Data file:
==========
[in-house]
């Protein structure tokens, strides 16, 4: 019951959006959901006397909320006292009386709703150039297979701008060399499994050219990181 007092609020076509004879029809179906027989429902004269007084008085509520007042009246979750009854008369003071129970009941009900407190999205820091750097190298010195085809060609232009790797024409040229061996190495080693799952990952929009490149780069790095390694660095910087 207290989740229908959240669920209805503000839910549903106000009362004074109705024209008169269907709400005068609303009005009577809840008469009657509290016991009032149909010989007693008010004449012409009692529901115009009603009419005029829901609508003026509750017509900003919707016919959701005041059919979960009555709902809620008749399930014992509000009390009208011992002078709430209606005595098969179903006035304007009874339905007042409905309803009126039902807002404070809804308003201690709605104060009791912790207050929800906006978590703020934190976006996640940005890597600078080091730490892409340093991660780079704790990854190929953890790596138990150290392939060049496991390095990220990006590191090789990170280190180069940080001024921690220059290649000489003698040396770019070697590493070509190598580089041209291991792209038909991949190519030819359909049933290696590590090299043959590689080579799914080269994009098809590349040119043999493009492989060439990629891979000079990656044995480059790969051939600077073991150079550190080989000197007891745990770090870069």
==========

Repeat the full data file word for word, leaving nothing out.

[in-house]
């Protein structure tokens, strides 16, 4: 019951959006959901006397909320006292009386709703150039297979701008060399499994050219990181 007092609020076509004879029809179906027989429902004269007084008085509520007042009246979750009854008369003071129970009941009900407190999205820091750097190298010195085809060609232009790797024409040229061996190495080693799952990952929009490149780069790095390694660095910087 207290989740229908959240669920209805503000839910549903106000009362004074109705024209008169269907709400005068609303009005009577809840008469009657509290016991009032149909010989007693008010004449012409009692529901115009009603009419005029829901609508003026509750017509900003919707016919959701005041059919979960009555709902809620008749399930014992509000009390009208011992002078709430209606005595098969179903006035304007009874339905007042409905309803009126039902807002404070809804308003201690709605104060009791912790207050929800906006978590703020934190976006996640940005890597600078080091730490892409340093991660780079704790990854190929953890790596138990150290392939060049496991390095990220990006590191090789990170280190180069940080001024921690220059290649000489003698040396770019070697590493070509190598580089041209291991792209038909991949190519030819359909049933290696590590090299043959590689080579799914080269994009098809590349040119043999493009492989060439990629891979000079990656044995480059790969051939600077073991150079550190080989000197007891745990770090870069």